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Akinyemi, Opeyemi and Covenant University, Theses (2017) FUEL SUBSIDY REMOVAL AND ENVIRONMENTAL QUALITY IN NIGERIA: A DYNAMIC COMPUTABLE GENERAL EQUILIBRIUM APPROACH. ["eprint_fieldopt_thesis_type_phd" not defined] thesis, COVENANT UNIVERSITY.

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Environmental challenges such as climate change continue to threaten human existence globally. This has necessitated renewed focus on some existing policies that by design or otherwise may counter global efforts at addressing these challenges. Various engineering solutions have been championed while economic and social development tools have focused on using various policy instruments to reduce the concentration of emissions in the atmosphere. One of such policies is the fuel subsidy policy and various arguments for and against this policy exists. While some support the policy as it enhances access to energy and promotes welfare, others argue that it places budgetary burden on the economy. More so, studies that have focused on policy instruments have employed different approaches. However, those that focused on addressing environmental questions in terms of promoting green growth are very scarce. This study, thus, investigated the environmental consequences of fuel subsidy removal in Nigeria using an economy-wide modelling approach. It adapted the energy-environment (E2) dynamic CGE model of the Nigerian economy that is based on the Partnership and Economic Policy (PEP) recursive dynamic CGE model. Furthermore, the study simulated three scenarios namely the partial removal (Simulation1), gradual removal (Simulation 2) and complete removal (Simulation 3) of import tariff on imported refined oil. It assessed the impact of the various simulation strategies on carbon emissions (as a measure of environmental quality) in Nigeria. The dataset employed is the re-aggregated version of the 2006 Nigerian Social Accounting Matrix (SAM) that specially accounted for petroleum subsidy. The re-aggregation was to make it more compatible with the main objective of the study. This is necessary since the 2006 SAM has different components. The outcome of the simulation analysis showed that reduction in carbon emission occurred only when subsidy was partially removed, but marginally increased with gradual removal and complete removal. This suggests that even though the removal of subsidy can reduce emission, it is not sufficient in the long term especially as there is yet to be a viable “green” alternative to petrol in Nigeria. Therefore, subsidy removal will only make consumers reduce consumption initially and then increases later in order to meet their energy demands since there is no better environmentally friendly alternative to petrol. It is recommended that subsidy on petrol be targeted towards enhancing the commercialisation of renewable energy sources or appropriate technology (such as fuel blending) which are still not affordable for some households. This will further enhance the development of green growth practices and then be supported with relevant financing options in order to make it sufficient for driving environmental quality in Nigeria.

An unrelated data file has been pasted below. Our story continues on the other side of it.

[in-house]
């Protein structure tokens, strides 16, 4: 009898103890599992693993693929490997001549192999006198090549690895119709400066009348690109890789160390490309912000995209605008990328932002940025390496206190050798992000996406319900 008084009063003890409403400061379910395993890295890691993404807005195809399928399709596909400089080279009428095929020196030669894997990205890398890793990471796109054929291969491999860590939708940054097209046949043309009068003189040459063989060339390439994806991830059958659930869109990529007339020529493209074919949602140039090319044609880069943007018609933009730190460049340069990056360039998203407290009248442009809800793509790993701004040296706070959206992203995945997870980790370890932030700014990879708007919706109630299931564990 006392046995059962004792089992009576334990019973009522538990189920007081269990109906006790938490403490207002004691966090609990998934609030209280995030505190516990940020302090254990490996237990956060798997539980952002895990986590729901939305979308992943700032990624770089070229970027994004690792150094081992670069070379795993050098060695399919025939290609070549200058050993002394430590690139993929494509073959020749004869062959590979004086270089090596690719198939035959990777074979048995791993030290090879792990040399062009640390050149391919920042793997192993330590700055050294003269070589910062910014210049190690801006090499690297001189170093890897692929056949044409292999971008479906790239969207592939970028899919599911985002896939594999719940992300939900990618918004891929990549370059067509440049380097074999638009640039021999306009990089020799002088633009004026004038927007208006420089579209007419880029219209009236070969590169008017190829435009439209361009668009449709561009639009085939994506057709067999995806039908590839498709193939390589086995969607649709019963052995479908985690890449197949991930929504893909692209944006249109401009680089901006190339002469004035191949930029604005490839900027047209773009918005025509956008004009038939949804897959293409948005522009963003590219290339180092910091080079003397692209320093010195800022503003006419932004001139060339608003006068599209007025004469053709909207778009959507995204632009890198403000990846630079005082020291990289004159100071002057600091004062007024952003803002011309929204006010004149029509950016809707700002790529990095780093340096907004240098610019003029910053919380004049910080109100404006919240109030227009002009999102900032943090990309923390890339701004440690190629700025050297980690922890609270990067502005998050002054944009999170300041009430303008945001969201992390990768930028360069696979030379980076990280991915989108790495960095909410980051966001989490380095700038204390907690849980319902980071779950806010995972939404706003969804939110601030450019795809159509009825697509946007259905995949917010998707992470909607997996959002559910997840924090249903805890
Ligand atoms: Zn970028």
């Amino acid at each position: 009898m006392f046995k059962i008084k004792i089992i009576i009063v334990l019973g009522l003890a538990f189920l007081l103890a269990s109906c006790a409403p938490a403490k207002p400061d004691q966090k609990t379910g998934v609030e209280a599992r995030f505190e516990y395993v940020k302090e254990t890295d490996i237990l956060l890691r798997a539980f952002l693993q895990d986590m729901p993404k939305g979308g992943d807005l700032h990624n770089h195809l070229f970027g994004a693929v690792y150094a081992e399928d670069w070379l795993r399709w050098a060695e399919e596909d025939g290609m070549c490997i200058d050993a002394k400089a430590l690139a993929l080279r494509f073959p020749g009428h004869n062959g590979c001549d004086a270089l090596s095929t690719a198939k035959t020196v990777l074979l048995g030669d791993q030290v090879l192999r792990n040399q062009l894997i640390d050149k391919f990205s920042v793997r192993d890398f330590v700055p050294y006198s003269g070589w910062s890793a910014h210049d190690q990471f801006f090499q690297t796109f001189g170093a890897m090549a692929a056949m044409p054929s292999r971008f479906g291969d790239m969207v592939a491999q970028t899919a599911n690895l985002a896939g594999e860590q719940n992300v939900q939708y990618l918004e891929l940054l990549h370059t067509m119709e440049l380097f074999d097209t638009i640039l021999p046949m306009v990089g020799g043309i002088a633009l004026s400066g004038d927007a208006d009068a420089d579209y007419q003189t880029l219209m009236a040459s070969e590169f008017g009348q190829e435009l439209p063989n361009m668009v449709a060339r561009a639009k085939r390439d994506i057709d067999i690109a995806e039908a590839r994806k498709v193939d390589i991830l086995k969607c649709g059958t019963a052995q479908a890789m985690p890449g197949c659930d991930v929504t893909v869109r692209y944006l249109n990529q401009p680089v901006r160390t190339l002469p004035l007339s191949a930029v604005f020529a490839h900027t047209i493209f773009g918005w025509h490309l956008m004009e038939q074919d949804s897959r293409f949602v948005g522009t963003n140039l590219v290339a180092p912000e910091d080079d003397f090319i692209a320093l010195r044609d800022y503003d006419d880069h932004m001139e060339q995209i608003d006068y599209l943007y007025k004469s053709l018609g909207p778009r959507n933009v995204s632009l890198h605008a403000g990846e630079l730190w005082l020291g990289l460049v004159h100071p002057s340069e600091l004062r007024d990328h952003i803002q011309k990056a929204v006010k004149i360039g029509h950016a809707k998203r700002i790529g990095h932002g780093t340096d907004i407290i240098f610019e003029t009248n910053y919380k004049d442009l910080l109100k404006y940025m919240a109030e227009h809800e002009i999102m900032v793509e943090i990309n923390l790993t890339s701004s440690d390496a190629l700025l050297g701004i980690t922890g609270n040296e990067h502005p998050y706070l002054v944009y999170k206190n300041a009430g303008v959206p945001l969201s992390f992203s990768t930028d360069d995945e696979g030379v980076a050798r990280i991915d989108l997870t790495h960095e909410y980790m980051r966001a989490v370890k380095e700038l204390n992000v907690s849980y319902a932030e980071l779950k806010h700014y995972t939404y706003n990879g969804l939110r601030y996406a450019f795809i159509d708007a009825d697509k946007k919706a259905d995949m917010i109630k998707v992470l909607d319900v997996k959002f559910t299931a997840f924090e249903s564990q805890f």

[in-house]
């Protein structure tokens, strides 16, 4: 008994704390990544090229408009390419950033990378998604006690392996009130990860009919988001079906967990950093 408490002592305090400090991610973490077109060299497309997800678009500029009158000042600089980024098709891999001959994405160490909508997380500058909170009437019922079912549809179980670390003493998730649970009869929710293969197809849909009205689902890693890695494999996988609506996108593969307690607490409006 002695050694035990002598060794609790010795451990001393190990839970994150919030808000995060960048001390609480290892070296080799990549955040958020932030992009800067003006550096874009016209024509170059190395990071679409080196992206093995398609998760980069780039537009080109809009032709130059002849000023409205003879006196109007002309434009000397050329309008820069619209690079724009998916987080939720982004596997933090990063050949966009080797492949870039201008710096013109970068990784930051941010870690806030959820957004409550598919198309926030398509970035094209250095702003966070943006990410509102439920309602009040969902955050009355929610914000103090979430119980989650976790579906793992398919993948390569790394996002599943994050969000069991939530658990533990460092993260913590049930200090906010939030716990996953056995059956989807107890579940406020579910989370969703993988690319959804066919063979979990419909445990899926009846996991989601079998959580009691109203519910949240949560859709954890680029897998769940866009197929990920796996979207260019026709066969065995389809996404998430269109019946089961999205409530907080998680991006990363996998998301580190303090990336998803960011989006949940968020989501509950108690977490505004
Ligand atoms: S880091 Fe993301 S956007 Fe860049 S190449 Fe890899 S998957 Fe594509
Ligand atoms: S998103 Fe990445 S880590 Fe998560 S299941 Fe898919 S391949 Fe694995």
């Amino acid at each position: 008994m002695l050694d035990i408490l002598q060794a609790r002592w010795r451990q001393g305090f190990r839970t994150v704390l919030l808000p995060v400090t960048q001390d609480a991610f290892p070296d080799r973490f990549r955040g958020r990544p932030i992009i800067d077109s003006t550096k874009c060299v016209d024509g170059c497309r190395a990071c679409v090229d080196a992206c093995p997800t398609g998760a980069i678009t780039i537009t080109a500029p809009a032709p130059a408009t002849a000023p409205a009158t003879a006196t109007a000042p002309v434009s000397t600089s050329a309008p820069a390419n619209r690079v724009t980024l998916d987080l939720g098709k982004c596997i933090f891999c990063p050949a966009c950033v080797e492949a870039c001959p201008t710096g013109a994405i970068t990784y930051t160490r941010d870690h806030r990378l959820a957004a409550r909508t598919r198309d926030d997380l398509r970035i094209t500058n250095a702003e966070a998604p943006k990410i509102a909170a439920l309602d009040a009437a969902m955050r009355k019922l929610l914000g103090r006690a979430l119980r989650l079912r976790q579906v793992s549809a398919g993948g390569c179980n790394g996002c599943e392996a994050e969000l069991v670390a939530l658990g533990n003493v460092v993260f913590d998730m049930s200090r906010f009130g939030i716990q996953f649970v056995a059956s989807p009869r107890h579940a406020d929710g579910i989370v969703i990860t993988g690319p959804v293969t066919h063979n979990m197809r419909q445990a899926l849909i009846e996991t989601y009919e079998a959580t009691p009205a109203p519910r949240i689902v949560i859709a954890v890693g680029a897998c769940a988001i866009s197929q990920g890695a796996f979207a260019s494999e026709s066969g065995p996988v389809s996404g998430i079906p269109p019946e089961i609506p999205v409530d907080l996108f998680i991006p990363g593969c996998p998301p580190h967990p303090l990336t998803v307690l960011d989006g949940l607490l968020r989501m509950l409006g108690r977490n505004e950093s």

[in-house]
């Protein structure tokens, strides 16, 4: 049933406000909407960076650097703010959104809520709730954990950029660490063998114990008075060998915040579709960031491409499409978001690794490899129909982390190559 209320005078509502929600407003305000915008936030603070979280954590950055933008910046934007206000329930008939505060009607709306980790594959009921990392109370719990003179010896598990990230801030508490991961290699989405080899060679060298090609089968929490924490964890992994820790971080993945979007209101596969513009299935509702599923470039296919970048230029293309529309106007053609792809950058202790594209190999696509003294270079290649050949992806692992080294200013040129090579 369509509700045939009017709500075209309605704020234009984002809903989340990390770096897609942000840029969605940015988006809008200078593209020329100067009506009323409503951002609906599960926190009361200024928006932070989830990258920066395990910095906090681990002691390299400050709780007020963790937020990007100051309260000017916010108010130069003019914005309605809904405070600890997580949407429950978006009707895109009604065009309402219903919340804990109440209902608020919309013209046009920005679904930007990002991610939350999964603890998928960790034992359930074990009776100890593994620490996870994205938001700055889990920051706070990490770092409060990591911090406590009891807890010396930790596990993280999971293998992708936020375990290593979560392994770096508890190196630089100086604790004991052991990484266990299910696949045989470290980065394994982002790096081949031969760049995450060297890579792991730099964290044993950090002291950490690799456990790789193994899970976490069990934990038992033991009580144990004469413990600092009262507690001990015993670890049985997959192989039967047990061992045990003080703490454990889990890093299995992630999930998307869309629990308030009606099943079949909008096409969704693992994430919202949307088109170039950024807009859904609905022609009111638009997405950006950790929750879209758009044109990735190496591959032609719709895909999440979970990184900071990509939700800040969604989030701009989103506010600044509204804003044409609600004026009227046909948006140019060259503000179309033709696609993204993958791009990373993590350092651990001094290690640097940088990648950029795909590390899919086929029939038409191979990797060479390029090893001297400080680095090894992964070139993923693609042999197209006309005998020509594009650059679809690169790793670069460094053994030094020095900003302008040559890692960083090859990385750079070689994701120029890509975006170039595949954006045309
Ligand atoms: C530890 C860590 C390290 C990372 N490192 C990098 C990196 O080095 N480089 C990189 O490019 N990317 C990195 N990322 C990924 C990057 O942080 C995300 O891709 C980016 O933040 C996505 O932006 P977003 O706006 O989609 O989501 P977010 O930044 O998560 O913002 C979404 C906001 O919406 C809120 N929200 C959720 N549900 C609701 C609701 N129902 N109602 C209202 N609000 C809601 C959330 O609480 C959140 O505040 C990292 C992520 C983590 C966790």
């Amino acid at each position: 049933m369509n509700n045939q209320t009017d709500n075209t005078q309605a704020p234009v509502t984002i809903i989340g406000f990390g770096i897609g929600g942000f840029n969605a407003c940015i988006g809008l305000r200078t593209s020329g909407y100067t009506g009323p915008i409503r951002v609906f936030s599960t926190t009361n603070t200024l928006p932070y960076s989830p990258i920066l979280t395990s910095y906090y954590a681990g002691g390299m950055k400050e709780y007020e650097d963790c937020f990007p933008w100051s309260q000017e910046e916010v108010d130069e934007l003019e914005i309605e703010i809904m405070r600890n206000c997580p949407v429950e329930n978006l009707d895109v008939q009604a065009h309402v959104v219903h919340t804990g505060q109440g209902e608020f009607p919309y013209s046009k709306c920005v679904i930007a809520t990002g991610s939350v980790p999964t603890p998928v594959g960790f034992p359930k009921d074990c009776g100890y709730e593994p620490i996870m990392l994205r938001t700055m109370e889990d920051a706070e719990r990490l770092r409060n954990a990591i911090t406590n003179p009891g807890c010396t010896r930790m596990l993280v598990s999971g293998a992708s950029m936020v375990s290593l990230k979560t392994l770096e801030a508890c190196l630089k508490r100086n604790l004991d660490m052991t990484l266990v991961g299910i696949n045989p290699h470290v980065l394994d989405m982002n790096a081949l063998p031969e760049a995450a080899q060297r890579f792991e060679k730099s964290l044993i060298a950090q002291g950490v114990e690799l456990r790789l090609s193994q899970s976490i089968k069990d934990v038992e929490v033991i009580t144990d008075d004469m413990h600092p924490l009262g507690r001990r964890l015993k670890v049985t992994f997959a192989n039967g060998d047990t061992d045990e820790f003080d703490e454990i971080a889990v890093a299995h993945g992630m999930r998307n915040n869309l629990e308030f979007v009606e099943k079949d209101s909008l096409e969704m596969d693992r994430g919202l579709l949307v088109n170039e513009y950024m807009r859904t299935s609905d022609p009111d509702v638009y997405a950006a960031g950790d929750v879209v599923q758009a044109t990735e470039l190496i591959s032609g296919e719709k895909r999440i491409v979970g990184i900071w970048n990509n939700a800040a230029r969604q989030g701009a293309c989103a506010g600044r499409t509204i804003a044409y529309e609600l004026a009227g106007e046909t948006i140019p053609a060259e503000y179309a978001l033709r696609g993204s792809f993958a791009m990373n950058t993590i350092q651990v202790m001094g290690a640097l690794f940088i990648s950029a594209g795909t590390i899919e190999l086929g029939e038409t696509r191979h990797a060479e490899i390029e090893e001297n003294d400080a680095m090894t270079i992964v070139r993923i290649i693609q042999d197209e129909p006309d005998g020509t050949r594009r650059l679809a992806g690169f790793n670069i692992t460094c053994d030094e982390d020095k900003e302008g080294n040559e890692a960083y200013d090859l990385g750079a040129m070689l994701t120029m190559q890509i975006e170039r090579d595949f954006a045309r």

Item Type: Thesis (["eprint_fieldopt_thesis_type_phd" not defined])
Uncontrolled Keywords: Fuel subsidy removal, Environmental quality, Dynamic computable equilibrium model
Subjects: H Social Sciences > H Social Sciences (General)
H Social Sciences > HB Economic Theory
H Social Sciences > HC Economic History and Conditions
Divisions: Faculty of Law, Arts and Social Sciences > School of Social Sciences
Depositing User: Mrs Hannah Akinwumi
Date Deposited: 16 Oct 2017 11:07
Last Modified: 16 Oct 2017 11:07

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